A decade ago, then-Portland Mayor Tom Potter installed security turnstiles at the public entrance to Portland City Hall and added armed guards in city offices.
One of the first things Charlie Hales did when he became Portland mayor was to remove the turnstiles and promise a more welcome environment.
“There were these little pylons with electrically operated flippers," he said of the gates. "And there was somebody sitting in a chair would ask you, who are you going to see? Depending on your answer, they would open the flippers or not."
With the flippers gone, people held their weddings in City Hall. The Decemberists dropped an album there. Homeless people could wander in, have a cup of coffee and get warm.
“The people that own the building are the people of a city," Hales said. "They shouldn’t feel like they have to pass a test to come inside."
But the openness of the building — and what some say is a lax approach to security — has also created real challenges for the hundreds of government employees who work at City Hall.
“Personally, I’m a 6-foot-3, 200-pound plus white guy. And I feel unsafe in this building,” said Jamie Dunphy, a policy advisor for Commissioner Nick Fish.
Dunphy recently went to a judge to get a temporary stalking order against a man who speaks often at City Council meetings, David Kif Davis. Davis usually carries a small camera, and uses the public comment portion of council meetings to talk about police use of force. Last month, he was escorted out of one City Council hearing by a security guard, yelling as he went: “F--- you, you piece of s---! ... I’ll find out where you live, and show up outside of your house too!"
Dunphy said he asked for the restraining order after Davis challenged him to a fist fight in the City Hall lobby, in front of several guards. Dunphy said he took the incident seriously, not because he’s a wimp, but because he’s had experience with threats and violence. In one of his previous jobs, he worked with gang-involved kids at the David Douglas School District.
“I’ve had three of my students die," he said. "I had another 12 get shot and live. I had one student kill another one of my students."
Dunphy also worked for U.S. Sen. Jeff Merkley when his colleague, Rep. Gabby Giffords, was shot in the head and one of her staffers was killed during a constituent meeting.
“We want to pretend that Portland is a small quaint town where scary things don’t happen," Dunphy said. "But we’re a part of this world that does have scary things at every level.”
Dunphy feels torn. He believes people have a right to bring their grievances to City Hall, but he’s also watched attitudes toward people who work for the government harden.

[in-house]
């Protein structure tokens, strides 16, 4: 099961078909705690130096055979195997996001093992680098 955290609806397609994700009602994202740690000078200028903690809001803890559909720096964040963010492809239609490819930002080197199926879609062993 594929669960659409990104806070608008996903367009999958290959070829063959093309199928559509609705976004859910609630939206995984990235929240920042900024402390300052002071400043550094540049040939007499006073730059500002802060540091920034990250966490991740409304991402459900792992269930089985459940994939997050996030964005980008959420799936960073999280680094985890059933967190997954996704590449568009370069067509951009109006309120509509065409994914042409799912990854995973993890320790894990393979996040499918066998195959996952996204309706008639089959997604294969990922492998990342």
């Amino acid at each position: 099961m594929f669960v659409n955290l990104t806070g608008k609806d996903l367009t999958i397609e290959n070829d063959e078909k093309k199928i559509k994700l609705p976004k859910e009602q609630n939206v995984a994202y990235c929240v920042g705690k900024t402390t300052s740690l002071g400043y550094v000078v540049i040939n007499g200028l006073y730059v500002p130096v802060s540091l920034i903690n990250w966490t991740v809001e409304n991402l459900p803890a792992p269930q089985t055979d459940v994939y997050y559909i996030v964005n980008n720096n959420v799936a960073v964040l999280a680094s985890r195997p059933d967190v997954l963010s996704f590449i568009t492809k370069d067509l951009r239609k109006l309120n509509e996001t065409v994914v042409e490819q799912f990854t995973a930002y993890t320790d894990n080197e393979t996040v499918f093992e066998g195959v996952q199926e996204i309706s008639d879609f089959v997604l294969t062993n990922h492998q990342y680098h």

Dunphy noted that City Hall is built for public access — doors to the commissioners' offices, for example, are made of single-pane glass — and worries he and his fellow staff aren’t well-prepared for emergencies.
“We don’t even know what to do if there’s a fire drill,” he said.
Portland isn’t the only city grappling with the question of how to balance public accessibility with employee safety. Eugene is building a new City Hall. Its old building, built in 1964, was decidedly unfriendly. The City Council chamber was surrounded by an actual moat filled with water.
Eugene leaders want the new building to be more welcoming, but they’re also trying to make it safe. They nixed the idea of putting in metal detectors as it was too expensive and cumbersome, said Mike Penwell, an architect and planner on the project. Instead of limiting access to City Hall, they added exits to make it easy for people to leave quickly.
"We’ve actually adjusted the design as we’ve gone along, to provide more ways out of the public meeting rooms and public areas,” he said.
Meanwhile, new Portland Mayor Ted Wheeler says he’s asked his chief administrative officer to do a full security review of Portland's City Hall.
“I don’t think any of us want City Hall to be less accessible, but all of us just understand that times have changed," Wheeler said. "Maybe it is time for us to look at beefing up security."
Wheeler also said he will not tolerate violent language or threats in council chambers.
“That kind of behavior is absolutely not acceptable,” he said. “It’s taking time away from the business of City Hall, it’s robbing people who show up and want to testify of their opportunity to testify and have their voices heard, and it’s creating an environment that isn’t one where people feel safe or welcome coming down to talk to their own city council.”
Dunphy, the staffer in Commissioner Fish’s office who’s spoken out about safety, said he doesn’t think the city needs to bring back the turnstiles or install metal detectors. But he would like to know there’s a plan in place in case something goes wrong.